Its original purpose was to train cadets entering the Royal Royal Engineers. In France, the École Royale du Génie at Mézières was founded in 1748, followed by a non-technical academy in 1751, the École Royale Militaire offering a general military education to the nobility. French military academies were copied in Prussia, Austria and minor powers, including Turin and the Kingdom of Savoy, in the late 18th century. By the turn of the century, under the impetus of the Napoleonic Wars and the strain that the armies of Europe subsequently came under, military academies for the training of commissioned officers of the army were set up in most of the combatant nations; these military schools had two functions: to provide instruction for serving officers in the functions of the efficient staff-officer, to school youngsters before they gained an officer's commission. The Kriegsakademie in Prussia was founded in 1801 and the École spéciale militaire de Saint-Cyr was created by order of Napoleon Bonaparte in 1802 as a replacement for the École Royale Militaire of the Ancien Régime.
The Royal Military College, Sandhurst, in England was the brainchild of John Le Marchant in 1801, who established schools for the military instruction of officers at High Wycombe and Great Marlow, with a grant of £30,000 from Parliament. The two original departments were combined and moved to Sandhurst. In the United States, the military academy at West Point was founded in 1802 and became popular in the 1860s. A military school teaches children of various ages in a military environment which includes training in military aspects, such as drill. Many military schools are boarding schools, others are magnet schools in a larger school system. Many are run institutions, though some are public and are run either by a public school system or by a state. A common misconception results because some states have chosen to house their juvenile criminal populations in higher-security boarding schools that are run in a manner similar to military boarding schools; these are called reform schools, are functionally a combination of school and prison.
They attempt to emulate the environment of military boarding schools in the belief that a strict structured environment can reform these children. This may not be true. However, their environment and target population are different from those of military schools. Popular culture sometimes shows parents sending or threatening to send unruly children off to military school to teach them good behavior. A similar situation appears in Bill & Ted's Excellent Adventure, while other fictional depictions don't show military academies as punishment (ex. Damien: Omen II and The Presidio. A college-level military academy is an institute of higher learning of things military, it is part of a larger system of military training institutions. The primary educational goal at military academies is to provide a high quality education that includes significant coursework and training in the fields of military tactics and military strategy; the amount of non-military coursework varies by both the institution and the country, the amount of practical military experience gained varies as well.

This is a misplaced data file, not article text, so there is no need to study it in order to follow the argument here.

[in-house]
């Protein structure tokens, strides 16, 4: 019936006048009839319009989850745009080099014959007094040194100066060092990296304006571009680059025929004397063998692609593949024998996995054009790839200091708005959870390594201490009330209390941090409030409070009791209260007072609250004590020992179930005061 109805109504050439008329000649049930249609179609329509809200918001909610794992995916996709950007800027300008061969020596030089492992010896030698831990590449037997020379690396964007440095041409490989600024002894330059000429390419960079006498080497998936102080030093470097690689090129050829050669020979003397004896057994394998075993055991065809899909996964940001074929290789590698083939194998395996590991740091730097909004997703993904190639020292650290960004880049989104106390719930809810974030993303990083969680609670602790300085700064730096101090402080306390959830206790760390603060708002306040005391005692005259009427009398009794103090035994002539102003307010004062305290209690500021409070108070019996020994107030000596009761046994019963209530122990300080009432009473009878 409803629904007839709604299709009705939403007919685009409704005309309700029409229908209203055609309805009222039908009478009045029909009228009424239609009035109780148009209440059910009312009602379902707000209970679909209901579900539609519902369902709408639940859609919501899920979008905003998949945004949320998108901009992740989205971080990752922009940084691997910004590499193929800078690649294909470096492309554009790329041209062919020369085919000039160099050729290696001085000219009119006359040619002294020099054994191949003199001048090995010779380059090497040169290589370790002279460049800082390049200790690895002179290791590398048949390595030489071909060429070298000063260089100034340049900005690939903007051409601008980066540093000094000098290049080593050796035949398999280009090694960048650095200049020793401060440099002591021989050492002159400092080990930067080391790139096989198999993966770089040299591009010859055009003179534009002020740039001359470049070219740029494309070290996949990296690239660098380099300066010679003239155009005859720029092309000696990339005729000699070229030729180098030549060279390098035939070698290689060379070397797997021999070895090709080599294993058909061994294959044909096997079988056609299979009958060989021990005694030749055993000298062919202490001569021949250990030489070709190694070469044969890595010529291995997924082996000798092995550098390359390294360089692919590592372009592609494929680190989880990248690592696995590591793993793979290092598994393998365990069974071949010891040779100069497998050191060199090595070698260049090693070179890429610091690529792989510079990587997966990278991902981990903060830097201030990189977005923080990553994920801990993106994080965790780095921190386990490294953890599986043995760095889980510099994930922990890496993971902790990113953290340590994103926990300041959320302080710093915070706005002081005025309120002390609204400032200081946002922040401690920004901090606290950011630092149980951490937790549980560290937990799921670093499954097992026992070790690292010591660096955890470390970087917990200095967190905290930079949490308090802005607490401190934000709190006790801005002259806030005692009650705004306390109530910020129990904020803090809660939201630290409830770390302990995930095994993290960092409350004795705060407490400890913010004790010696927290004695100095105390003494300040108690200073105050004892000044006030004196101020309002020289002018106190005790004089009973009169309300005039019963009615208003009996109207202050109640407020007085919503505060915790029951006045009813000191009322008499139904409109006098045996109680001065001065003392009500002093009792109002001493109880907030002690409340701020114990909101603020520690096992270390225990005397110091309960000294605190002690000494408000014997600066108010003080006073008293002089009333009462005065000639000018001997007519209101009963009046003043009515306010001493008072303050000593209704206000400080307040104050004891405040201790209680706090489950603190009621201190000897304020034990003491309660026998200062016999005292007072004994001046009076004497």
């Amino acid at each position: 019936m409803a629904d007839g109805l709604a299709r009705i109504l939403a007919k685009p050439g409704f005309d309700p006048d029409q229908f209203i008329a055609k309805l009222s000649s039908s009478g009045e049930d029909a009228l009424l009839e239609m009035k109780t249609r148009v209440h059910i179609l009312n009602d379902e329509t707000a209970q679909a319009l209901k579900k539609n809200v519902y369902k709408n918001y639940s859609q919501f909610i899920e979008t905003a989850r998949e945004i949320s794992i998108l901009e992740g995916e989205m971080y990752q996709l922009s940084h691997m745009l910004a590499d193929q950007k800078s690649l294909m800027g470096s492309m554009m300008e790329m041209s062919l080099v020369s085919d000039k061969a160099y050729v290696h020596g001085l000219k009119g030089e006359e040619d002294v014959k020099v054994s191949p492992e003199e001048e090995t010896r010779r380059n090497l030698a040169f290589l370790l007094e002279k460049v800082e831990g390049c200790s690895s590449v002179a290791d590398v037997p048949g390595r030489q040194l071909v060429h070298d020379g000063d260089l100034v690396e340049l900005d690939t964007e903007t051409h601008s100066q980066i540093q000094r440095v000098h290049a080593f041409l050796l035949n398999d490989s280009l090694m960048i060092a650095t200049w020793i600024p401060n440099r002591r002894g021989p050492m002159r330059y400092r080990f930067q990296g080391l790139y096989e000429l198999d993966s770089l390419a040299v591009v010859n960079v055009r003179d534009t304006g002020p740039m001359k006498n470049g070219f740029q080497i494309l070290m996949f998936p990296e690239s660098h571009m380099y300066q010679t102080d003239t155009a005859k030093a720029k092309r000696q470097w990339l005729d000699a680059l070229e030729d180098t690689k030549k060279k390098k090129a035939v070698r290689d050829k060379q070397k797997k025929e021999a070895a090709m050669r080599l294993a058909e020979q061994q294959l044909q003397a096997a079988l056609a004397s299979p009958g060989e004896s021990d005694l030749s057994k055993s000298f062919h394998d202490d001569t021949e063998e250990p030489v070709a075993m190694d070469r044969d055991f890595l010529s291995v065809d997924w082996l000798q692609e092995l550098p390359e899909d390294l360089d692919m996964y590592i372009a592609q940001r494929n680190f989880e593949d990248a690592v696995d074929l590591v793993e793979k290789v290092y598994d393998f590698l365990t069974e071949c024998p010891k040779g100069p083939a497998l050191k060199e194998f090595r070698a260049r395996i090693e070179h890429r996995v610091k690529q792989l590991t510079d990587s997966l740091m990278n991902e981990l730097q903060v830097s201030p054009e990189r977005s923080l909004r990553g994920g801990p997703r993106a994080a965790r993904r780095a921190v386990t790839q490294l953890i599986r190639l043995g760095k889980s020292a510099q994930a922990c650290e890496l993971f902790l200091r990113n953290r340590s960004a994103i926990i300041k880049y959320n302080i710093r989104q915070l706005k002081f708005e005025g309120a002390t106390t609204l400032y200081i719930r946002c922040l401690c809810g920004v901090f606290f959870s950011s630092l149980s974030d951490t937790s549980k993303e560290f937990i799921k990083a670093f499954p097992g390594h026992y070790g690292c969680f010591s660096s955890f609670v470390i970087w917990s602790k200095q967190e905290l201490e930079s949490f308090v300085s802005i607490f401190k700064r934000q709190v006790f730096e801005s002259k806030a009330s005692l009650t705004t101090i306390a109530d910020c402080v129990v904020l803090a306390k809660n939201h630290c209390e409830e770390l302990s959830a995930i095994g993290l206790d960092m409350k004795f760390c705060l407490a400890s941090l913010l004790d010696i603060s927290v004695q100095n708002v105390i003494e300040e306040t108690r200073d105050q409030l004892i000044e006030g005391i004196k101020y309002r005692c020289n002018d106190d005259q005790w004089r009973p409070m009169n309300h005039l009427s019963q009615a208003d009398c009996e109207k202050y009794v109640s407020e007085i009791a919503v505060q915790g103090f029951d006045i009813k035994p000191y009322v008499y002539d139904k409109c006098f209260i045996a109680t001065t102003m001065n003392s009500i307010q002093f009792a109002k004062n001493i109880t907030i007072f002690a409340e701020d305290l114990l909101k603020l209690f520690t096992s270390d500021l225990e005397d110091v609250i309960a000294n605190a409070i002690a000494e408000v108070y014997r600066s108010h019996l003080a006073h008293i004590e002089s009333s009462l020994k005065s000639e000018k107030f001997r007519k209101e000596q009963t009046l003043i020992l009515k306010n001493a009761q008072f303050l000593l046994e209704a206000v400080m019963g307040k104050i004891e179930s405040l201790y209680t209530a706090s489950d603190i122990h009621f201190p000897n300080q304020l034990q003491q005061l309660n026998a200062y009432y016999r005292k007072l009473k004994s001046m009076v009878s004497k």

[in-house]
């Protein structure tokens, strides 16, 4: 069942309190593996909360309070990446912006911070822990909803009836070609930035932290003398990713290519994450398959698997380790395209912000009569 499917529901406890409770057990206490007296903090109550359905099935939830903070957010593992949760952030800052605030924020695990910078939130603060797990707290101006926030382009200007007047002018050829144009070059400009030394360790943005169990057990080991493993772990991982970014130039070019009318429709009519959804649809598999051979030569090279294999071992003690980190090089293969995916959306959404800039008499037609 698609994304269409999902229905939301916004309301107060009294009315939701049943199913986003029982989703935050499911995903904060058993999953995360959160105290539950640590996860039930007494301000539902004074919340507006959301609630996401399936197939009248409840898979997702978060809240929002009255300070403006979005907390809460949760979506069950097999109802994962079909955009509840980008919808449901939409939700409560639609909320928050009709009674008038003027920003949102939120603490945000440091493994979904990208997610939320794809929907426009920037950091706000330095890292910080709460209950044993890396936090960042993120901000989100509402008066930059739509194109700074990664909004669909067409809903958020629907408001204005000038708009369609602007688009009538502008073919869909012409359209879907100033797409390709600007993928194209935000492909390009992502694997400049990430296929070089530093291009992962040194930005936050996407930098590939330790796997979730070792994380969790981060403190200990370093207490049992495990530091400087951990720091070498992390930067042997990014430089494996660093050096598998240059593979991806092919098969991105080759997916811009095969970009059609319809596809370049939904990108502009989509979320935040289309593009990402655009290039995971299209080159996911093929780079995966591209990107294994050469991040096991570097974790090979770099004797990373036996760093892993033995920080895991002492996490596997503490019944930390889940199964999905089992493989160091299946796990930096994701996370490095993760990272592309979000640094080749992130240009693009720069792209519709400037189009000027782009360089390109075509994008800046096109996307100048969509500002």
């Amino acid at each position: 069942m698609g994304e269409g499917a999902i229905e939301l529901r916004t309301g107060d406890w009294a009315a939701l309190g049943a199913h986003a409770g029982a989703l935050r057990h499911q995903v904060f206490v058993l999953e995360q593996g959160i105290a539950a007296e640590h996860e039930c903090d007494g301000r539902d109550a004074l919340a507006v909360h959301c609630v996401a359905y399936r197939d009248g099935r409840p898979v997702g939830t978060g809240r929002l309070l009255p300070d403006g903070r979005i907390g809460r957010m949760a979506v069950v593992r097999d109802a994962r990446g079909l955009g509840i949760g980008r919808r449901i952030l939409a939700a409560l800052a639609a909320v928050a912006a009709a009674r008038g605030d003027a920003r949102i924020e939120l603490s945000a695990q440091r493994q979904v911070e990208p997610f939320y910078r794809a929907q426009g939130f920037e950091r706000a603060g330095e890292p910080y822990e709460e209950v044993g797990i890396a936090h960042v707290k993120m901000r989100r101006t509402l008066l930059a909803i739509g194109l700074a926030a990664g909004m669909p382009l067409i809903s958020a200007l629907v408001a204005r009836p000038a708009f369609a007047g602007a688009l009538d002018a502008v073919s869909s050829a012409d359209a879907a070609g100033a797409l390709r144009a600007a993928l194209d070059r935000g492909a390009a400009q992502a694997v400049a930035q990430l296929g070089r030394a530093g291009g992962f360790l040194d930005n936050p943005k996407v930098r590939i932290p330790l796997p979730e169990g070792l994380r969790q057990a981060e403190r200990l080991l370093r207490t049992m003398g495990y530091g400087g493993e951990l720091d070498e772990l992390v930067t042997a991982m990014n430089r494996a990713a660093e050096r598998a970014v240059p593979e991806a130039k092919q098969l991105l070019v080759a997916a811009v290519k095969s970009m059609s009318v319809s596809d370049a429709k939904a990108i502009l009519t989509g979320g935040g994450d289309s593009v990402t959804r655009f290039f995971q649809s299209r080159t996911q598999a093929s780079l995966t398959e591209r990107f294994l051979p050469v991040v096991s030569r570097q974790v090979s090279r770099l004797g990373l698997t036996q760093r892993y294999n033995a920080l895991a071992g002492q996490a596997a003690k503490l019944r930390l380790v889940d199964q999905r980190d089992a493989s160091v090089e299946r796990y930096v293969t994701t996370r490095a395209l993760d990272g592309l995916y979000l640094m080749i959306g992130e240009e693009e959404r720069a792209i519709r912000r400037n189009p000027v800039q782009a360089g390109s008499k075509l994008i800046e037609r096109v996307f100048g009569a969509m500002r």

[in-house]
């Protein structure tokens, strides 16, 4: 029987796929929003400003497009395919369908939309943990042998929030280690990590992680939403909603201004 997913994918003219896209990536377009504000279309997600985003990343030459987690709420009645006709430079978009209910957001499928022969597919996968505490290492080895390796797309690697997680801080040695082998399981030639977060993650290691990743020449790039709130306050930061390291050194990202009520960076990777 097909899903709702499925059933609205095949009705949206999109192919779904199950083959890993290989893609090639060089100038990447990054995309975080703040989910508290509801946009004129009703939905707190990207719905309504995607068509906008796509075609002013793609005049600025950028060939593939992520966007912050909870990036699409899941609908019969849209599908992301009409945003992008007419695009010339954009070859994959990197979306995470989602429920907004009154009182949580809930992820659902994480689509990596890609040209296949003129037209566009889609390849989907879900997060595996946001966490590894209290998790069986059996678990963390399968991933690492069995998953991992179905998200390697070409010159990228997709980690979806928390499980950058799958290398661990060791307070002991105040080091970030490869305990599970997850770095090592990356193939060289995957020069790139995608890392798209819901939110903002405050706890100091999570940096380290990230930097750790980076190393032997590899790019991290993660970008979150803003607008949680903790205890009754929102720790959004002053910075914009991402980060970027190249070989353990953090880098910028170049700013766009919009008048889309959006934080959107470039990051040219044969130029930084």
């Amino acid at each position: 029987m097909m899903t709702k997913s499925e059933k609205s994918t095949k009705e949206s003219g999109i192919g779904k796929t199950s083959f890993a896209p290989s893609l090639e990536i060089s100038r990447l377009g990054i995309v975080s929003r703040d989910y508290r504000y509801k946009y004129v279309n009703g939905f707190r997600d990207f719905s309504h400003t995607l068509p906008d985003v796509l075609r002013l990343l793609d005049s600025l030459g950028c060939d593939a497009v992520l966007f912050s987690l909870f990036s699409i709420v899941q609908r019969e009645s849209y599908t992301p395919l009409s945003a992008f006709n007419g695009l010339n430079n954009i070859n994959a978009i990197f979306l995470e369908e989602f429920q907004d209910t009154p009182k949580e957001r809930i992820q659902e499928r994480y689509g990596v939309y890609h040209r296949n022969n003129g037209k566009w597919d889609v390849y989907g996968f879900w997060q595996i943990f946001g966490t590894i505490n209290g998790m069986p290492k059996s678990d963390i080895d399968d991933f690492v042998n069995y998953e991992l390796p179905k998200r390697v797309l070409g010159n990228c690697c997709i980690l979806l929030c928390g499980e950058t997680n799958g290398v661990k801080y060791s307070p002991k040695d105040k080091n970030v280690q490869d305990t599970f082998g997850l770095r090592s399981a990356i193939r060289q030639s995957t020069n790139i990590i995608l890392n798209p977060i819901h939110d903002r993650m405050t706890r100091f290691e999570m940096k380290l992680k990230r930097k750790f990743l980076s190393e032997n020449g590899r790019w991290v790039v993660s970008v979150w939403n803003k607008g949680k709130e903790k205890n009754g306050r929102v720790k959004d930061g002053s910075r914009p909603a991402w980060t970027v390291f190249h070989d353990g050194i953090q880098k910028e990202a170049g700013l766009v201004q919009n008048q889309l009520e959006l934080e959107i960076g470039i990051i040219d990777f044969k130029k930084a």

Military academies may not grant university degrees. In the U. S. graduates have a major field of study, earning a Bachelor's degree in that subject just as at other universities. However, in British academies, the graduate does not achieve a university degree, since the whole of the one-year course is dedicated to military training. There are two types of military academies: state/private-run. Graduates from national academies are commissioned as officers in the country's military; the new officers have an obligation to serve for a certain number of years. In some countries all military officers train at the appropriate academy, whereas in others only a percentage do and the service academies are seen as institutions which supply service-specific officers within the forces. State or private-run academy graduates have no requirement to join the military after graduation, although some schools have a high rate of graduate military
New York City
The City of New York called either New York City or New York, is the most populous city in the United States. With an estimated 2017 population of 8,622,698 distributed over a land area of about 302.6 square miles, New York is the most densely populated major city in the United States. Located at the southern tip of the state of New York, the city is the center of the New York metropolitan area, the largest metropolitan area in the world by urban landmass and one of the world's most populous megacities, with an estimated 20,320,876 people in its 2017 Metropolitan Statistical Area and 23,876,155 residents in its Combined Statistical Area. A global power city, New York City has been described as the cultural and media capital of the world, exerts a significant impact upon commerce, research, education, tourism, art and sports; the city's fast pace has inspired the term New York minute. Home to the headquarters of the United Nations, New York is an important center for international diplomacy.
Situated on one of the world's largest natural harbors, New York City consists of five boroughs, each of, a separate county of the State of New York. The five boroughs – Brooklyn, Manhattan, The Bronx, Staten Island – were consolidated into a single city in 1898; the city and its metropolitan area constitute the premier gateway for legal immigration to the United States. As many as 800 languages are spoken in New York, making it the most linguistically diverse city in the world. New York City is home to more than 3.2 million residents born outside the United States, the largest foreign-born population of any city in the world. In 2017, the New York metropolitan area produced a gross metropolitan product of US$1.73 trillion. If greater New York City were a sovereign state, it would have the 12th highest GDP in the world. New York is home to the highest number of billionaires of any city in the world. New York City traces its origins to a trading post founded by colonists from the Dutch Republic in 1624 on Lower Manhattan.